According to Jack O’Connell (cited in Mangaliman, 2007), California state superintendent ot public instruction and based on the 2007 Standardized Testing and Reporting program (STAR), Santa Clara County has the best overall rating In the state with regard to standardized test scores. Though this may be true. African American and Latina/o students within this county remain at the lower end with only 30 percent of African American students scoring at proficient or above compared to 8 percent of disadvantaged White students scoring proficient and above.
Even when African American students are not economically disadvantaged, they score below disadvantaged/poor White students (Mangaliman, 2007). Gay (2002) acknowledged that the disparity of underperformance from underserved students is not due to the student alone, but Instead stems from the teachers’ teaching style and the subtle prejudices expressed within these particular teacher-student relationships. This is elucidated by Murrell (2006) who noted, in schools where Caucasian teachers are teaching students of color, there should be building-level Inquiry Into Institutional racism In order to enhance teacher-student relationships (p. 8).
This is something being done at the college in which I work, but because there seems to be no mandate for faculty to attend professional development workshops, there is no guarantee we will capture the faculty who unquestionably need to gain skills In working with students from different cultures. Institutional racism Is the systematic oppression of others. It is the way in which access comes to be denied to certain groups such that if one would like to attend an institution of higher ducation, a private club, a particular career setting, they are systematically kept out.
Institutional racism Is often covert and works to keep certain groups from being successful. Kennedy (2009) pointed out because one cannot blame a singular person for the lack of success of groups, institutional racism bears itself as being extremely oppressive and a difficult challenge because it is embedded within institutions (i. e. , institutional racism). Institutional racism is illegal, unlawful and discriminatory in that if one Is seeking social Justice within the education system and there Is known nstitutional racism, the policies that guide the education system must be changed.
The problem is, most often there is no certainty that institutional racism is what is happening. “They [teachers] help to maintain a culture by relating to the students what happened In the past, what was and Is Important, and what members of the culture must know (Klopf. 2001 What happens when the Information of the past is colored with half-truths and little to no history regarding all students being taught? Some students come to classify or identify them and their group in that half-truthed way (I. e.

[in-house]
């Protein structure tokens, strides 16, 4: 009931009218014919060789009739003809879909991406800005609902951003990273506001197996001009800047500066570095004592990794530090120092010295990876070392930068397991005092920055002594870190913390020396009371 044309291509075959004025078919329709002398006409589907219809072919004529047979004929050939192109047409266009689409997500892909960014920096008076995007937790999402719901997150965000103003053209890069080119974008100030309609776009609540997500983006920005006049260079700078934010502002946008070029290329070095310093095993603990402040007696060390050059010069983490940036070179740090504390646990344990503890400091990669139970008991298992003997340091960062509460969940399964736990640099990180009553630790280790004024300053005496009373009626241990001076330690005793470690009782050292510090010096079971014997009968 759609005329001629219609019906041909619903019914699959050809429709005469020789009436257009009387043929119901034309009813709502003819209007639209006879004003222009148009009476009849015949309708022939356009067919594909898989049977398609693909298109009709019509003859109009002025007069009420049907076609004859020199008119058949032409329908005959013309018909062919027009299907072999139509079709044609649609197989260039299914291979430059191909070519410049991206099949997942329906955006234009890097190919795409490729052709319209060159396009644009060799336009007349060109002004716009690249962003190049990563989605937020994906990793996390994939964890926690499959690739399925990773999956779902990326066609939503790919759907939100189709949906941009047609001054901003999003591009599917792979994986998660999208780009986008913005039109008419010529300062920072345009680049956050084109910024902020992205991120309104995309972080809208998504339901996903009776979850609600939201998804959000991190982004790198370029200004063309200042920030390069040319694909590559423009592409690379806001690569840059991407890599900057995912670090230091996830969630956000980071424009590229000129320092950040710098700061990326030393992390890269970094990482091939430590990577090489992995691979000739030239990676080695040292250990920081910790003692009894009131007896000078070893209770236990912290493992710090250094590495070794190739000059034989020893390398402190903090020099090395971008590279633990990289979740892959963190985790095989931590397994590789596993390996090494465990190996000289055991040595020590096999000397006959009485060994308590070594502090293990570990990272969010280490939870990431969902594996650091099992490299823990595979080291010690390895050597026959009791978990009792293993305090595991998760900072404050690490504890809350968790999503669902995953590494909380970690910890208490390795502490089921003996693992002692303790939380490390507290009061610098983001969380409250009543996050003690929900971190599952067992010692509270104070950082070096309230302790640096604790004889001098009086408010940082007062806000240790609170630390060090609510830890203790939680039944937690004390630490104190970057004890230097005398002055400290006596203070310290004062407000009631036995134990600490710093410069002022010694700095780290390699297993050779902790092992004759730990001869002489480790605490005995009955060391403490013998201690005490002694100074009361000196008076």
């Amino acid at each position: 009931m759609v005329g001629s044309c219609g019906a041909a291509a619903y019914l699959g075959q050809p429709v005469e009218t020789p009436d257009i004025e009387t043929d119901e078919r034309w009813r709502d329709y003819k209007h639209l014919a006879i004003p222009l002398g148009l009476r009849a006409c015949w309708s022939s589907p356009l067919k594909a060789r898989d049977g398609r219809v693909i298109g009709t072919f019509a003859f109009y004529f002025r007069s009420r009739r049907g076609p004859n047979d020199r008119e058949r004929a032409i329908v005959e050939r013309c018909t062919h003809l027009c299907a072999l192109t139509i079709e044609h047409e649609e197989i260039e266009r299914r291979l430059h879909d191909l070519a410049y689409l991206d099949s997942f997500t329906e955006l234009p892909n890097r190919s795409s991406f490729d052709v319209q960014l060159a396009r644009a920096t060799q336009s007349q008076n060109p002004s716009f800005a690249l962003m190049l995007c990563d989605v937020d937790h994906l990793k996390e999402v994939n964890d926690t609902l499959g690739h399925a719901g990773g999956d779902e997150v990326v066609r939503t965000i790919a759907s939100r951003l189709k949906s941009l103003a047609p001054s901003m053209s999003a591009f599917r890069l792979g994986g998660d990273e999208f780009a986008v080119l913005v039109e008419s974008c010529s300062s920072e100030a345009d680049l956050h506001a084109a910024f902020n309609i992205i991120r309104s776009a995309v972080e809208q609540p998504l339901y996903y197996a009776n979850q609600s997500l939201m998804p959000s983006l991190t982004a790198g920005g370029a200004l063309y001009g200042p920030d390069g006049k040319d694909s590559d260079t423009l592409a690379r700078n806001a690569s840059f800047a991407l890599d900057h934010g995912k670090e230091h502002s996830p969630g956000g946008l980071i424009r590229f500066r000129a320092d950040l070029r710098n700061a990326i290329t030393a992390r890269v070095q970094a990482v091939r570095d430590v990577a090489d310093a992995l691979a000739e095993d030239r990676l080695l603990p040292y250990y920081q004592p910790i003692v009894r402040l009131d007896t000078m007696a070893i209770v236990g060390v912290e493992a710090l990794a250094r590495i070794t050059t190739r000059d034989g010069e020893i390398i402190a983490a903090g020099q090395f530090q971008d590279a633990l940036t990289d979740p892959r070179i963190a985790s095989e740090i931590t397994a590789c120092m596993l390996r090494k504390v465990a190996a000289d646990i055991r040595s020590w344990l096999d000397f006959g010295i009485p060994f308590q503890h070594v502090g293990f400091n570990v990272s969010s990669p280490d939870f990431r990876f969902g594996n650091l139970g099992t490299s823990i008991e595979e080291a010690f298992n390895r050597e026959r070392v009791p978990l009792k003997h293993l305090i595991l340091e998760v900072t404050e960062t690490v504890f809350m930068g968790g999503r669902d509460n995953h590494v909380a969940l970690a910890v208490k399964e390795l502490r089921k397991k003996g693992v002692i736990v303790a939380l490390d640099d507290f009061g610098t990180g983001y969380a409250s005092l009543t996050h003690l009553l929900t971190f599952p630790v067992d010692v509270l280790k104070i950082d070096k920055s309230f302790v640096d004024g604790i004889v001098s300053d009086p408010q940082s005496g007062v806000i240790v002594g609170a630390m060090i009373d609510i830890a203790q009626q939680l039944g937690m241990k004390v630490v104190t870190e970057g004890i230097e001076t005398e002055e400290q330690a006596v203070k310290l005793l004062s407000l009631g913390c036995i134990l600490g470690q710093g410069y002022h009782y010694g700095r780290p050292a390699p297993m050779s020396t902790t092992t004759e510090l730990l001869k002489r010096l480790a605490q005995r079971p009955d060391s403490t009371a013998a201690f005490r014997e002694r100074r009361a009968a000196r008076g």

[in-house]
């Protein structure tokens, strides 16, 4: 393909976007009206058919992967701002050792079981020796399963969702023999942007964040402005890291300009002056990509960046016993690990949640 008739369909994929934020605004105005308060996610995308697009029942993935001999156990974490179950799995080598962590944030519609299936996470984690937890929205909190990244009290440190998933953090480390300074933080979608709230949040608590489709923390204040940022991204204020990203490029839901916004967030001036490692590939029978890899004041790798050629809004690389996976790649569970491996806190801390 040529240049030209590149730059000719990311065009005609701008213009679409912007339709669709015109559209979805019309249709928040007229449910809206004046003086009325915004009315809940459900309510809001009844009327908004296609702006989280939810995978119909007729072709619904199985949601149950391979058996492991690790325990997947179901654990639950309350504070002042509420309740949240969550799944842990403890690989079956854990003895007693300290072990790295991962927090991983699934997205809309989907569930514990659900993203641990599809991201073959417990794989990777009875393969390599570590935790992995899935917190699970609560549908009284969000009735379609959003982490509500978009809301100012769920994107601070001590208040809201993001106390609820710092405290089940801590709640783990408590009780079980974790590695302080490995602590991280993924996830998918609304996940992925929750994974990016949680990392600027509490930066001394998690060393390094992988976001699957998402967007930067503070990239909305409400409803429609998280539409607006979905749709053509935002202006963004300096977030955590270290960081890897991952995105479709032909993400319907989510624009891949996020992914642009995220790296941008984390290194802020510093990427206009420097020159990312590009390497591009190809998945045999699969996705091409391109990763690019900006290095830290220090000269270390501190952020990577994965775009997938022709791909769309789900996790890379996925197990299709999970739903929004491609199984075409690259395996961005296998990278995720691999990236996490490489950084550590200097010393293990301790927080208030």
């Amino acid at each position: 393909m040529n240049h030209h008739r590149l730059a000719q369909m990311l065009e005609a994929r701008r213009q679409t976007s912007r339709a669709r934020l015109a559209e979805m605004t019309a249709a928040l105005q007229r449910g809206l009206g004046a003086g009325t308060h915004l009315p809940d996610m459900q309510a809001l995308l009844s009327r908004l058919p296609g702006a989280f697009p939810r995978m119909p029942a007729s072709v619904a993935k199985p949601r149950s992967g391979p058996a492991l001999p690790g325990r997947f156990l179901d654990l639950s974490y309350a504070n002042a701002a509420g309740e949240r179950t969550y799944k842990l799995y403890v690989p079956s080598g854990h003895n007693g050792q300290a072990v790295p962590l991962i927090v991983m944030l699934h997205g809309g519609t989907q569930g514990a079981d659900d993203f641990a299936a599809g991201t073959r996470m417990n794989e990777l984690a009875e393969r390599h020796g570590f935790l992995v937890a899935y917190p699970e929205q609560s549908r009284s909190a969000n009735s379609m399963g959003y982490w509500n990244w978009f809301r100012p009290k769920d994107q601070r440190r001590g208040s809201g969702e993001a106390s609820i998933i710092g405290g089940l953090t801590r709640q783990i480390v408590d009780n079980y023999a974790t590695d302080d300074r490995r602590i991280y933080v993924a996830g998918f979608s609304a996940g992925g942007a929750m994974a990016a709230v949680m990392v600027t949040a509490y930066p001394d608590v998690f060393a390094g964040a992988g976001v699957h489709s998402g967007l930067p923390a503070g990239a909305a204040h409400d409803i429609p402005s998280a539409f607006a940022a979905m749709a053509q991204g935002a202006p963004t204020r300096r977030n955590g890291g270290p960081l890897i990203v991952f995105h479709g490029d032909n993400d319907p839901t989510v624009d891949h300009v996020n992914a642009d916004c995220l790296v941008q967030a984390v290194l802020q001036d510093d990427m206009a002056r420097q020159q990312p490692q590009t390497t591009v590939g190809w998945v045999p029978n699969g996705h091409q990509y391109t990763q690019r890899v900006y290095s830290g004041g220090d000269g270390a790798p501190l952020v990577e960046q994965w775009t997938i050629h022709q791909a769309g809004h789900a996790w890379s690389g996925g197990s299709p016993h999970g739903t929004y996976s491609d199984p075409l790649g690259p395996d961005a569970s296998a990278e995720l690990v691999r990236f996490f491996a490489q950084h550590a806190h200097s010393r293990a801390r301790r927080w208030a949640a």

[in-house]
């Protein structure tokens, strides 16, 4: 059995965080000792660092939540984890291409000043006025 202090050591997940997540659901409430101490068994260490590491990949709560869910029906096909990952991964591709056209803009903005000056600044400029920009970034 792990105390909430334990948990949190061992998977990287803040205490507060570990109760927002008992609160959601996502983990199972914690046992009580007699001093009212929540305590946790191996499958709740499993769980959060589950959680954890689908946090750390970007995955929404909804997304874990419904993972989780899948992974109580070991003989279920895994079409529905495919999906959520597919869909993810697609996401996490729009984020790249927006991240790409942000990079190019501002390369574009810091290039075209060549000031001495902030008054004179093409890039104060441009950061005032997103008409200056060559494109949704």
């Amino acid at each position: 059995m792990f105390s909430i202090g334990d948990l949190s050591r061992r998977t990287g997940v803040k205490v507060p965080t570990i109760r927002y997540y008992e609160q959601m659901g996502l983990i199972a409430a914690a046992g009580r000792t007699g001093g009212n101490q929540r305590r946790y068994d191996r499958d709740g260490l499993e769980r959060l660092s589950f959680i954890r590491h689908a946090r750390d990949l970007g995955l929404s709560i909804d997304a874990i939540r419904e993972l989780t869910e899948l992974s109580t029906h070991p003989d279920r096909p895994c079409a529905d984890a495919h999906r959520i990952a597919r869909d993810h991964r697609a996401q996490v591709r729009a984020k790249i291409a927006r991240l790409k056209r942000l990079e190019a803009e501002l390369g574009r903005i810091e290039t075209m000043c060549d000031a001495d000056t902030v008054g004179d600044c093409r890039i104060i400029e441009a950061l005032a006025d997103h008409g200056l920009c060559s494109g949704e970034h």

If an African American student Is only told their ancestors were slaves, they can not find pride in being a part of that group unless they seek out the truth) What happens when what the school district regards as important for students to know is not important to the student? For example, why is it important for students to take all ‘ kinesiology? Those of us with a bit more life experience may be able to answer this question easily, but students don’t necessarily have that life experience or know-how in tying the pieces of knowledge together.
Currently, a northern California community ollege has taken steps to regulate the retention problem of underrepresented students of color by taking a closer look at the work undertaken by faculty in the classroom as well as staff and administration. This is being done through the Basic Skills Initiative (BSI). Although the problem is not purely one of basic skills, it is these classrooms where students come to be encouraged or discouraged in higher education due to the high numbers of underrepresented students who place into BSI courses their freshman year.
The BSI was constructed for use within all California ommunity colleges. It is a statewide initiative funded by the Title Ill grant. The BSI creates a space for basic skills teachers to get resources to help improve the success rates of underperforming students. These underperforming students are often ill- prepared for the basic skills courses of English/writing and mathematics, and are overwhelmingly composed of African American, Latina/o, and Asian Pacific Islander students.
LeBleu-Burns and Anderson (2008) administered the BSI self-assessment tool online to all faculty, staff, and administrators to obtain a global view of the roblems faced within the college and to find out how the institutional effort of achieving 26 effective practices worked. Three areas of focus that emerged from the BSI were: a) staff development, b) integration of current programs and services, and c) cultural competence. This literature review will address the use of cultural competencies and the outcomes as potential staff development ideas for the college to uphold its mission and direction for faculty.
This literature review may also offer the opportunity to strengthen and implement programs and services in a more fluid fashion. The first outcome of the BSI is staff development. The college has had a staff development coordinator position unfilled for almost 2 years. A vacant staff development position is problematic because faculty, staff, and administration believe staff development to be important to the BSI. If there is no one in the position of Staff Development Coordinator, faculty and staff will not be trained effectively, or in the case of the college; staff development opportunities have become few.